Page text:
Download PDF: FL Communiqué April 2019
Case: The eyes don’t see what the mind doesn’t know
Subspecialty medicine: Time to ask the experts
Can a focus on relationships help prevent tragedy?
Comments from our peers
Welcome to the April edition of the Future Leaders Communiqué. As return readers will know, each edition of the Future Leaders Communiqué presents cases of preventable health care-related deaths and explores the systemic issues and errors identified in the ensuing coronial investigations. All junior medical officers (JMOs) working in a hospital setting will relate to these issues – I’m sure we can all recount a ‘near-miss’ situation that has stuck with us and informed our day-to-day work. Similarly, the aim of these discussions is to raise awareness of the potential failures or gaps in our system and provide some tools for which to overcome them. The overall goal being to improve patient care and safety in all settings of healthcare.
This edition will explore the concepts of compartmentalisation and subspecialisation in medicine and their impact on inter-specialty relationships and collaborative care. These issues are implicit in the case of a young woman’s avoidable death due to ventriculoperitoneal shunt dysfunction. This fatal pathology went unrecognised over several presentations to a tertiary teaching hospital despite the relevant investigations being reported as abnormal. Specialty bias led to misinterpretation of the imaging findings, while miscommunication between specialties resulted in a missed opportunity for the appropriate involvement of a neurosurgical specialist.
We are working in the era of an increasingly complex healthcare environment. The achievements of the past 50 years have led to improved health outcomes globally and an ageing population. As a consequence, we are often caring for patients with complex medical issues for which we have a multitude of treatment options and pathways. This has in turn necessitated our healthcare system to become ever more subspecialised and compartmentalised. In his 2012 TED talk Dr Atul Gawande summarises this evolution: in the 1970s inpatient care consisted of the interaction of only two clinicians – one nurse and one doctor. Thirty years later the same patient episode would involve at least fifteen clinicians and subspecialists. As Dr Atul Gawande puts it, ‘we’ve reached the point where we’ve realised, as doctors, we can’t know it all. We can’t do it all by ourselves.’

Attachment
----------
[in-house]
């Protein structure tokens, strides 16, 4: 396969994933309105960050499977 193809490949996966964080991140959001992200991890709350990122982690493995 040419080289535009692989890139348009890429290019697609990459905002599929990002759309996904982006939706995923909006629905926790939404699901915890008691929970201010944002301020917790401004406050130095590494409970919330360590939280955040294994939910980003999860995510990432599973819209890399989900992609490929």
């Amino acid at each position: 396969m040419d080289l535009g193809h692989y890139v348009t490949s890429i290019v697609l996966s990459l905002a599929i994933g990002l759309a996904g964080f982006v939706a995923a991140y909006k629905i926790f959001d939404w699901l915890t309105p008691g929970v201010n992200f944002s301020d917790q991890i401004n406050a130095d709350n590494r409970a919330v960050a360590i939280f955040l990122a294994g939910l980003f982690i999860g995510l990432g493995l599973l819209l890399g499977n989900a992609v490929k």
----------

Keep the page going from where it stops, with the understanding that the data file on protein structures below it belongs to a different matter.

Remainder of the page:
It is therefore inevitable that while working as individuals and in teams, we will reach the limit of our experience, skill-set or scope of practice. This is especially relevant to JMOs rotating frequently through various specialties or moving into roles of greater responsibility. As a resident doctor learning to assess patients independently I would always run through the issues list with my supervising registrar, just to be sure I hadn’t missed anything. Different experiences and perspectives might result in something being glaringly obvious to one clinician but completely missed by another. This is the focus of the cited article published in the Harvard Business Review which highlights the importance of creating environments that ‘support perspective sharing and effective communication’. However, this is easier said than done.
The increasing compartmentalisation of healthcare has caused a change in the relationships and cultures within and between specialty teams of doctors. I was interested to find a growing commentary on this topic, particularly regarding the impact of ‘tribalism’ on collaborative patient care. Tribalism refers to strong bonding within a group which maximises team loyalty and identity. While this can be beneficial within teams, Hewett et al found that strong specialty-based identity often created conflict and tension between specialty units, and can significantly impact the quality of patient care and safety.